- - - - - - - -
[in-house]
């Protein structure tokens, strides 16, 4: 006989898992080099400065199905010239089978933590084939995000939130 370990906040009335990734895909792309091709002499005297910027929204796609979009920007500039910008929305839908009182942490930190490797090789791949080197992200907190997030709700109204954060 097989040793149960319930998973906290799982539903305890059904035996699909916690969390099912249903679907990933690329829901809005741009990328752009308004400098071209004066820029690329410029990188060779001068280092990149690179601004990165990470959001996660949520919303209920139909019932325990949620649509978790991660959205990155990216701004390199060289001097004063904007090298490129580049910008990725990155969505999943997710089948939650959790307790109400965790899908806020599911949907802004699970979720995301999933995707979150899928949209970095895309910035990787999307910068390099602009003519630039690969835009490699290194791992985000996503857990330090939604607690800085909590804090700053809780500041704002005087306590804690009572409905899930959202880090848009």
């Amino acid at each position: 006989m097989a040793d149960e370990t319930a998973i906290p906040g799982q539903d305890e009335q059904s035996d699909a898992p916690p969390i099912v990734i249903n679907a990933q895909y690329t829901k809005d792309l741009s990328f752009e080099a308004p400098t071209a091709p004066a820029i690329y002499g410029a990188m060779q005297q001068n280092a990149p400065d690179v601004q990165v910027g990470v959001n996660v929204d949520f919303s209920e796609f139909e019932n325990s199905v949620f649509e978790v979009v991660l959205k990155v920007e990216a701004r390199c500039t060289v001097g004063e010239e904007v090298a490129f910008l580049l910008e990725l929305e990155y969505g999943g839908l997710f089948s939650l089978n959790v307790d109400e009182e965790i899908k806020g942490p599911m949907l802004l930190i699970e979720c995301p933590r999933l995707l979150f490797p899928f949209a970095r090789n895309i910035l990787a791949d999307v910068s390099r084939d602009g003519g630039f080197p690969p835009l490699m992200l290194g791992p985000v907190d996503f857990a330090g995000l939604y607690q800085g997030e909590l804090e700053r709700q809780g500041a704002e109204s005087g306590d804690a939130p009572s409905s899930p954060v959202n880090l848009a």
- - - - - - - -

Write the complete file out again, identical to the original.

[in-house]
């Protein structure tokens, strides 16, 4: 006989898992080099400065199905010239089978933590084939995000939130 370990906040009335990734895909792309091709002499005297910027929204796609979009920007500039910008929305839908009182942490930190490797090789791949080197992200907190997030709700109204954060 097989040793149960319930998973906290799982539903305890059904035996699909916690969390099912249903679907990933690329829901809005741009990328752009308004400098071209004066820029690329410029990188060779001068280092990149690179601004990165990470959001996660949520919303209920139909019932325990949620649509978790991660959205990155990216701004390199060289001097004063904007090298490129580049910008990725990155969505999943997710089948939650959790307790109400965790899908806020599911949907802004699970979720995301999933995707979150899928949209970095895309910035990787999307910068390099602009003519630039690969835009490699290194791992985000996503857990330090939604607690800085909590804090700053809780500041704002005087306590804690009572409905899930959202880090848009």
């Amino acid at each position: 006989m097989a040793d149960e370990t319930a998973i906290p906040g799982q539903d305890e009335q059904s035996d699909a898992p916690p969390i099912v990734i249903n679907a990933q895909y690329t829901k809005d792309l741009s990328f752009e080099a308004p400098t071209a091709p004066a820029i690329y002499g410029a990188m060779q005297q001068n280092a990149p400065d690179v601004q990165v910027g990470v959001n996660v929204d949520f919303s209920e796609f139909e019932n325990s199905v949620f649509e978790v979009v991660l959205k990155v920007e990216a701004r390199c500039t060289v001097g004063e010239e904007v090298a490129f910008l580049l910008e990725l929305e990155y969505g999943g839908l997710f089948s939650l089978n959790v307790d109400e009182e965790i899908k806020g942490p599911m949907l802004l930190i699970e979720c995301p933590r999933l995707l979150f490797p899928f949209a970095r090789n895309i910035l990787a791949d999307v910068s390099r084939d602009g003519g630039f080197p690969p835009l490699m992200l290194g791992p985000v907190d996503f857990a330090g995000l939604y607690q800085g997030e909590l804090e700053r709700q809780g500041a704002e109204s005087g306590d804690a939130p009572s409905s899930p954060v959202n880090l848009a």